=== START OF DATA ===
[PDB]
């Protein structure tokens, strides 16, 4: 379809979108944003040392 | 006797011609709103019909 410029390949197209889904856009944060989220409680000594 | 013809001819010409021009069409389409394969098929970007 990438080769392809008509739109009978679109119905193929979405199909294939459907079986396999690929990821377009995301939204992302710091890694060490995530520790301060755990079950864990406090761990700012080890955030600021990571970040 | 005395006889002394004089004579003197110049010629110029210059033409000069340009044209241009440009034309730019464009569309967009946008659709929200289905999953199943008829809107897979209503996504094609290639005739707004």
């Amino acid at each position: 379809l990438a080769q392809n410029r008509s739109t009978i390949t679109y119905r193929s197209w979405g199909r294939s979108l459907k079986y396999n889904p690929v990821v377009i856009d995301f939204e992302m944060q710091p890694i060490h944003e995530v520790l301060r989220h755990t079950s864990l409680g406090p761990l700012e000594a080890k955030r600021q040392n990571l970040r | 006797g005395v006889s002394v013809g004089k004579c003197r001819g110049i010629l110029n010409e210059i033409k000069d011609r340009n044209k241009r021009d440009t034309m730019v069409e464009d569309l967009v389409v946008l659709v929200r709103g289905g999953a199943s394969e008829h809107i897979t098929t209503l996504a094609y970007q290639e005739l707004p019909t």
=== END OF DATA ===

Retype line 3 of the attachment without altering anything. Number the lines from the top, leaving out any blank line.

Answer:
């Amino acid at each position: 379809l990438a080769q392809n410029r008509s739109t009978i390949t679109y119905r193929s197209w979405g199909r294939s979108l459907k079986y396999n889904p690929v990821v377009i856009d995301f939204e992302m944060q710091p890694i060490h944003e995530v520790l301060r989220h755990t079950s864990l409680g406090p761990l700012e000594a080890k955030r600021q040392n990571l970040r | 006797g005395v006889s002394v013809g004089k004579c003197r001819g110049i010629l110029n010409e210059i033409k000069d011609r340009n044209k241009r021009d440009t034309m730019v069409e464009d569309l967009v389409v946008l659709v929200r709103g289905g999953a199943s394969e008829h809107i897979t098929t209503l996504a094609y970007q290639e005739l707004p019909t």